Medline: 8246033

The abstract Journal of Clinical Oncology 11(12): 2443-2450, 1993. is available online.

The fulltext Journal of Clinical Oncology 11(12): 2443-2450, 1993. may be available online for subscribers.

Low-dose gallium nitrate for prevention of osteolysis in myeloma: results of a pilot randomized study.

Warrell RP, Lovett D, Dilmanian FA, et al.


Since osteolysis is a major cause of morbidity in myeloma, we conducted a pilot study to evaluate whether the addition of gallium nitrate to standard antimyeloma treatment could preserve or increase bone mass in patients with osteolytic disease.

Patients stabilized on cytotoxic therapy were randomized to treatment with gallium nitrate for 6 months, or to observation only for the first 6 months followed by gallium nitrate treatment during the subsequent 6 months. Gallium nitrate was administered in monthly cycles by daily subcutaneous injections (30 mg/m2/d) for 2 weeks, followed by 2 weeks with no therapy, supplemented by an intravenous infusion (100 mg/m2/d) for 5 days every other month.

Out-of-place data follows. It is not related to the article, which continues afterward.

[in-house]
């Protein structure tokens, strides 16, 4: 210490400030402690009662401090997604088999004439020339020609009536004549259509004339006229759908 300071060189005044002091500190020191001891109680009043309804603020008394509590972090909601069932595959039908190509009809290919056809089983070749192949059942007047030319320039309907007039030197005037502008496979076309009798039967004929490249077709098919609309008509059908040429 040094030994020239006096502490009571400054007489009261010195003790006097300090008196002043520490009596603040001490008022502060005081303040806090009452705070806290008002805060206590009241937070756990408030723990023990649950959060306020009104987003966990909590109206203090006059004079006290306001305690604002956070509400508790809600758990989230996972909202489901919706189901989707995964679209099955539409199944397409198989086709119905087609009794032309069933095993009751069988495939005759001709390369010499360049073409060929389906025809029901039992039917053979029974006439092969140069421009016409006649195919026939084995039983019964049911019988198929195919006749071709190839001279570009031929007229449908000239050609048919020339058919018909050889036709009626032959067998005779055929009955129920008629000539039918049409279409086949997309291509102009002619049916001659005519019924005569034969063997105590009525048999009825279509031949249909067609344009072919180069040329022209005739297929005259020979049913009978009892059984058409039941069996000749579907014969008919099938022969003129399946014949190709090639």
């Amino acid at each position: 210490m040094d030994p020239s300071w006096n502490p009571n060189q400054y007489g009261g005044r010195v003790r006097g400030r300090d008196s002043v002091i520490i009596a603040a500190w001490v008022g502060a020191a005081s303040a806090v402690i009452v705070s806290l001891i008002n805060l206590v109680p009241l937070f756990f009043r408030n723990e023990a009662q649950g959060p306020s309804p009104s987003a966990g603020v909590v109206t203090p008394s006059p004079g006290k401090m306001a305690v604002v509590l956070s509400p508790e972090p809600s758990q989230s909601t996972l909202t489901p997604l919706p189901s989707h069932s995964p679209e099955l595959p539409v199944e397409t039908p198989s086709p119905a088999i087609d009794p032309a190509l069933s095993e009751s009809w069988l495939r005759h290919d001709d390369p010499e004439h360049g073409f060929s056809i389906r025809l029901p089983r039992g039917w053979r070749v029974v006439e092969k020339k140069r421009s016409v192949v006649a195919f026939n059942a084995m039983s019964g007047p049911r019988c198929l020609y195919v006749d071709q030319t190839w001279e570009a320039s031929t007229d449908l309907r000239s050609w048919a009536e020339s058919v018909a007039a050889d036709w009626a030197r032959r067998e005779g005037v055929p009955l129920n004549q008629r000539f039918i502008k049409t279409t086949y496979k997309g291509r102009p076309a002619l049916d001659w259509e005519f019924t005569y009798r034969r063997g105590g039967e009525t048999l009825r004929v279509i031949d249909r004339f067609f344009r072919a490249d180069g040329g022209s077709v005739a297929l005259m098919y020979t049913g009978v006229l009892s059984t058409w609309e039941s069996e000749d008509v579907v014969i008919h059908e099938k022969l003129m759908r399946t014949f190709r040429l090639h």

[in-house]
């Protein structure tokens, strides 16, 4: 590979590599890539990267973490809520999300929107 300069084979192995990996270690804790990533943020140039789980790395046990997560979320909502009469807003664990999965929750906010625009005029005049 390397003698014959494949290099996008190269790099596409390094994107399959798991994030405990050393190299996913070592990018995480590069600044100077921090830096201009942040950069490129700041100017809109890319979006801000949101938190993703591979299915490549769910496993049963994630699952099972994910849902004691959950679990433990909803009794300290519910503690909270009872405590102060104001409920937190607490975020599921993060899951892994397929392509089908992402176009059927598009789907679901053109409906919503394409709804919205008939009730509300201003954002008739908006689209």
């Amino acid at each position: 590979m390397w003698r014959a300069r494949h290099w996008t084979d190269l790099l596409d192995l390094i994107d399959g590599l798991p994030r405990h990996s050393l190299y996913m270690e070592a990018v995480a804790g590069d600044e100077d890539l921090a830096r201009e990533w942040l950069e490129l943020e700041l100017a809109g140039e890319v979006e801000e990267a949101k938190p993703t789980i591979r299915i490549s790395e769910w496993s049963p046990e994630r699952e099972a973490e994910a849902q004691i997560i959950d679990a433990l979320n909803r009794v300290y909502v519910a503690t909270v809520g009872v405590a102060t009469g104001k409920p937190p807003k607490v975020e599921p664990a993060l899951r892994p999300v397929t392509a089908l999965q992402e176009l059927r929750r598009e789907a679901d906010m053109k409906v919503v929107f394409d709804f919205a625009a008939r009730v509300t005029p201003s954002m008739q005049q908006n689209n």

Paired 6-month comparisons were available for seven observation periods and 13 gallium nitrate treatment periods. Total-body calcium assessed by delayed-gamma neutron activation (DGNA) decreased in four of seven patients during observation, but increased in nine of 13 patients during gallium nitrate treatment; the mean difference in total-body calcium (TBCa) between the two groups at 6 months was 3%. Median regional bone density assessed by dual-photon absorptiometry (DPA) declined by 1.4% in patients under observation (range, +6.7% to -18.3%), but was unchanged during gallium nitrate treatment (median change, 0%; range, -10.5% to +14.4%). The group mean vertebral fracture index assessed by lateral spine x-rays decreased by 27% during observation compared with 2% during gallium nitrate treatment. Mean body height decreased by 0.57 inches in the observation group and .06 inches in the gallium nitrate group. Patient self-assessment of bone pain showed that seven of 12 gallium nitrate-treated patients rated themselves as experiencing major reductions in bone pain, compared with zero of seven patients who were observed. One episode of hypercalcemia occurred in a patient under observation.

Adjuvant treatment with low-dose gallium nitrate attenuates the rate of bone loss in myeloma and may be useful for ameliorating the consequences of skeletal morbidity in patients with cancer-related osteolysis.

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